git unadd

September 2, 2009 Alex Chaffee

Sometimes I accidentally git add files. Or more often, I do git add . and get a huge changelist and then realize I want to move certain files to a different changelist or a different branch. I could do a git reset which, absent --soft or --hard, pulls all the changes out of the index (aka dircache aka staging area) but leaves them in the filesystem (aka working tree). But wouldn’t it be nice to leave all the files in the index except the few I want to keep out?

Yes. Yes, it would. And believe it or not, git has been telling you how, every time you do a git status. Like me, you’ve probably seen this line often enough for it to be completely invisible:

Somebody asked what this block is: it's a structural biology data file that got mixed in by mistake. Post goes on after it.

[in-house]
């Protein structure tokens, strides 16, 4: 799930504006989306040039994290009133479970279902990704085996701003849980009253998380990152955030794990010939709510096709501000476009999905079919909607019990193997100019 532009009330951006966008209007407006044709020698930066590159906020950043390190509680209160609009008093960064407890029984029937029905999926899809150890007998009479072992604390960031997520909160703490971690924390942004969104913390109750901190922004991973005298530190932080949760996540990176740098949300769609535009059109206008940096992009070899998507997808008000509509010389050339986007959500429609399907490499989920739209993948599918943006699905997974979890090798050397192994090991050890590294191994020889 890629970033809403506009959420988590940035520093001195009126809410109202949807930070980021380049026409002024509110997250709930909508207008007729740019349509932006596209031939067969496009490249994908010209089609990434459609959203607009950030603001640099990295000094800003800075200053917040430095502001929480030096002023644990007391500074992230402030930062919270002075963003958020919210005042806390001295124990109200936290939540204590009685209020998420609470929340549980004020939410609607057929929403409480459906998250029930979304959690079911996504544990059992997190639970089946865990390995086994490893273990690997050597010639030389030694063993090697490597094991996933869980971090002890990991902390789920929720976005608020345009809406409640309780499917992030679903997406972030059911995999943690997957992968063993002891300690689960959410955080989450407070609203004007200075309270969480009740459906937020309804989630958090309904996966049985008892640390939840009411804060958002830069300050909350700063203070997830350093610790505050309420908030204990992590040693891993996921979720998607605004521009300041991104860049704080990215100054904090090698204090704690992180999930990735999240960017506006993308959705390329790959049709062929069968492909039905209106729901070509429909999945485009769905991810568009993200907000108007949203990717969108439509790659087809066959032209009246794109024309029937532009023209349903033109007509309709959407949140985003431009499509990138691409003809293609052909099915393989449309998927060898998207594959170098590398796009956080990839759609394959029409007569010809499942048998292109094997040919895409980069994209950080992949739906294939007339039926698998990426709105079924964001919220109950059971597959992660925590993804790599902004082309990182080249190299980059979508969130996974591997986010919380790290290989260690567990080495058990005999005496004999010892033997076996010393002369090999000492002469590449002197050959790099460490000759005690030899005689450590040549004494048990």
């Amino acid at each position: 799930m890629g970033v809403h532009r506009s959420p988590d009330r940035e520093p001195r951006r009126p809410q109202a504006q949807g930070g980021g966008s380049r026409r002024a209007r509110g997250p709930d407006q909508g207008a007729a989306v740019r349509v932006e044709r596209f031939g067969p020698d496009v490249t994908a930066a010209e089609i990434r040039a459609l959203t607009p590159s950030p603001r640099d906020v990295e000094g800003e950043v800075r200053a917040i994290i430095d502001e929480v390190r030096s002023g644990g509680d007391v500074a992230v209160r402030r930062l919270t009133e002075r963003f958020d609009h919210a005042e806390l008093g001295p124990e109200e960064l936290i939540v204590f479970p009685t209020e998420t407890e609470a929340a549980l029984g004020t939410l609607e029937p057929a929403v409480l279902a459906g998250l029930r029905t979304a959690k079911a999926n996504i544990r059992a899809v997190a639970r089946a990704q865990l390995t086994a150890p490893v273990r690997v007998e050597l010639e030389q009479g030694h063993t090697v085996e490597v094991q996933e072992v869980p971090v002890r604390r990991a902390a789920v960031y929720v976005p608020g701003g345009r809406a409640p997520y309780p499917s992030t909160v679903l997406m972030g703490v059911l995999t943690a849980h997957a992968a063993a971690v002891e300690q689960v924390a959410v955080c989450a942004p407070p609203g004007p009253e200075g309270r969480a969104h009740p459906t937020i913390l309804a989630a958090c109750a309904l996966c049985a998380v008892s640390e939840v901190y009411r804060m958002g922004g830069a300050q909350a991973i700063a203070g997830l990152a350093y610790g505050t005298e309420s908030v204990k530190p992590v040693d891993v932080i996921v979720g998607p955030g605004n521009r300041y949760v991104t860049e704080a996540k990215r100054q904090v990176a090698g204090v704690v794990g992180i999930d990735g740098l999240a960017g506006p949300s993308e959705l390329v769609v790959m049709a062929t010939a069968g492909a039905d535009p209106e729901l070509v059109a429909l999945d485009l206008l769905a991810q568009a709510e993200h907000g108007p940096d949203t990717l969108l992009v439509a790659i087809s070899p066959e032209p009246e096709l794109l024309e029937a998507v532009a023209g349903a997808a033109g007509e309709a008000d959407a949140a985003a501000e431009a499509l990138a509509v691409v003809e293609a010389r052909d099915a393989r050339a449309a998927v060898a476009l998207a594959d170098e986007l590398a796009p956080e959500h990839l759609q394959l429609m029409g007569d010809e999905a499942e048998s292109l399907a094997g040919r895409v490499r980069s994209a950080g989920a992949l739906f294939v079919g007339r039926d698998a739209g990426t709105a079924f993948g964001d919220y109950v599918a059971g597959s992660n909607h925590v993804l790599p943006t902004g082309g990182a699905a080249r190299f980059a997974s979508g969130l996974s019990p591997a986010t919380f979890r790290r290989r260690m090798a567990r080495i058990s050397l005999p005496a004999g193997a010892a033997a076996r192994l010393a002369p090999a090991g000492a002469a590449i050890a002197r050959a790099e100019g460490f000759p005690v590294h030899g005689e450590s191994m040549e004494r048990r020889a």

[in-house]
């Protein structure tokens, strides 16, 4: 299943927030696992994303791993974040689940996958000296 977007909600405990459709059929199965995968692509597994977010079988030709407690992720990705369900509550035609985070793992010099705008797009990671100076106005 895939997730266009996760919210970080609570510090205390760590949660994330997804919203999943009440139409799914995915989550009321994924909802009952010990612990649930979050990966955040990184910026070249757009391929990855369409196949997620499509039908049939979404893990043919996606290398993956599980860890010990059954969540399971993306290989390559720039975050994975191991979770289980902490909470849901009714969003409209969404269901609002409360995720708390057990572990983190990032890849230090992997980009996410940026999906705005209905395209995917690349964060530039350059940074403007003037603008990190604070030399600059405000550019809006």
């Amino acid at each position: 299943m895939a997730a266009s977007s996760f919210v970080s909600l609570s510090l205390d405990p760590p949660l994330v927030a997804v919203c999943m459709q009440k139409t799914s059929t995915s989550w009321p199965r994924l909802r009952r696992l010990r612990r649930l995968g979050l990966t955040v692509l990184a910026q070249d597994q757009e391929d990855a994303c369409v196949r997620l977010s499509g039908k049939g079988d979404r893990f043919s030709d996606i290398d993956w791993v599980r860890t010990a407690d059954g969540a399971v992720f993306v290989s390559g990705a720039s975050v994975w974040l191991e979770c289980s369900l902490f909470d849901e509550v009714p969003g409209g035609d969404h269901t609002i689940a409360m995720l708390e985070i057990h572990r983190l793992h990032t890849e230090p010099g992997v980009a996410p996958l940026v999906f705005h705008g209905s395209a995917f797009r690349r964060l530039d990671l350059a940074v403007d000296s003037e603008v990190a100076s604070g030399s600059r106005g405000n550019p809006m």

#   (use "git reset HEAD <file>..." to unstage)

“Oh,” I hear the whole Internet saying, “that’s what that means.

“But why,” you continue, “instead of
documenting an obscure feature at runtime during a tangentially related operation, wouldn’t they just provide a simple git unadd command?”

Fortunately, you can just run

git config --global alias.unadd "reset HEAD"

and now you can do

git unadd foo.txt bar.txt

and only those files will be pulled out of your index. (Unfortunately, the silly overcommunication is not removed this time.)

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